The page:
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Use the Wall

Attachment and Emotions

For ease of use Attachment and Emotions have been seperated

Please note:
Attachment and Emotions are interlinked with both 'Identity and Self-Esteem' and 'Getting on with others'. Difficulties in one area might be indicative of the need to address one or more of the other areas.


Just as a house needs strong foundations and to be built carefully, layer upon layer, ‘The Wall’ demonstrates how each stage of a pupil’s emotional development relies heavily upon the extent to which the child successfully visited the previous stage. And as with a house, the foundation of this wall – the ‘Being’ stage - is critical. The tasks during this stage centre around the baby learning to trust the adults around him and beginning to form attachments to them. The needs to trust and attach to others continue through the ‘Doing’ stage and on into the (‘Thinking’ stage (18mths and 3yrs). During this latter stage he will start to separate from key adults. This, understandably, creates some anxiety for him but, where such separations are carefully supported, he will move through this process, separating without losing his own sense of identity and security. From this secure base, he will be in a strong position to move onto a variety of other aspects of learning.

 A child with a secure base is:

  • more likely to be able to form healthy friendships and relationships. Developing empathy and other attributes and skills connected with getting on with others will be easier. Conversely, a child who is particularly insecure will find moving away from egocentric thinking and behaviour a far greater challenge;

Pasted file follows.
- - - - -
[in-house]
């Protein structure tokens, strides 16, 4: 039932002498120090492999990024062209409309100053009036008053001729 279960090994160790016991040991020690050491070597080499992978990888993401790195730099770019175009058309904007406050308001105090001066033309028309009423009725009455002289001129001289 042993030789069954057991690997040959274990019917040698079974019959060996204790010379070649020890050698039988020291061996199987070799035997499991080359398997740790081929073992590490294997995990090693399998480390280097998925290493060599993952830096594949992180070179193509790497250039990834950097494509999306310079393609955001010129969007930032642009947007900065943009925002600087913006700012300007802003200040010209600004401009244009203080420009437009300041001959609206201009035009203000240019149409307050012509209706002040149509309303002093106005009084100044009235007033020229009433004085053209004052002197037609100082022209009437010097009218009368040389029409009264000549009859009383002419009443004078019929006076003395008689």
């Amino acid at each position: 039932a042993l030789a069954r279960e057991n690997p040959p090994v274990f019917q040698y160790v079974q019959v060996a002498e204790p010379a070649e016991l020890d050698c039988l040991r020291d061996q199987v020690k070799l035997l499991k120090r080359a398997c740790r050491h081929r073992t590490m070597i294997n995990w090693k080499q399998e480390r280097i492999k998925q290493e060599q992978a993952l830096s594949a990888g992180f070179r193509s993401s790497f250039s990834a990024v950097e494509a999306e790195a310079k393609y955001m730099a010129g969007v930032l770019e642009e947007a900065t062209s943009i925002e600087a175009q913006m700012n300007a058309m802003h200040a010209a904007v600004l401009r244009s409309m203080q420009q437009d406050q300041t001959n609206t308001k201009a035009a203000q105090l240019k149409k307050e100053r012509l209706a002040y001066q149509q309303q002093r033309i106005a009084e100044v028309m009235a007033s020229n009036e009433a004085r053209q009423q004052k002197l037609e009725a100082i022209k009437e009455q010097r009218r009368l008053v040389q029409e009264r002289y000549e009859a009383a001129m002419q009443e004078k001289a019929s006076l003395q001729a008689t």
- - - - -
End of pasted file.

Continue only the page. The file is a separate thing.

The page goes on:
• better able to trust others, believing that they want him to be around and will take care of him. Again, the converse it true - an insecure base is likely to lead to behaviours designed to test others - 'Do you love me?' 'Will you reject me?'/'What could I do to have you reject me?'
  • better able to form a separate identity, increasingly developing his own ideas and values;
  • more confident in exploring the world and developing his cognitive skills. Emotional security and cognitive development are strongly interlinked. One only has to think of a young child who won't leave his mother's side and go and play and explore to see how poor attachment can hinder cognitive development. 

Attachment styles
Different writers describe them slightly differently. The following might be helpful:

  • Secure - the child has a positive view of himself and others; there is give and take in his relationships
  • Preoccupied - child's self-view is negative but is positive towards others - leading to feelings of unworthiness and possibly a strong desire to please others to gain their approval; possibly also clingy behaviour
  • Dismissive - the child has a positive view of himself and a negative view of others. He might be confident in his own abilIties but reluctant to let others into his inner world, believing this to be too dangerous emotionally
  • Fearful - the child's view of both himself and other is negative. He believes he has nothing to offer. He also lacks a belief in his ability to keep himself safe from untrustworthy people and therefore keeps others at a distance to ensure they can't hurt him.

Questions to consider in considering attachment-based issues:

  • What is the main attachment style of the pupil in relation to a) other adults b) peers?
  • Are the styles different depending on who the pupil is interacting with?
  • What exceptions are there - ie when does the child appear to be more trusting - to whatever degree?

If your judgement is that the youngster's difficulties around attachment and/or emotions warrant additional input, please ensure that you make the necessary referral to other professionals eg school counsellor, CAMHS.

Similarly, if concerns are being raised about possible child protection issues, these too need to be referred accordingly.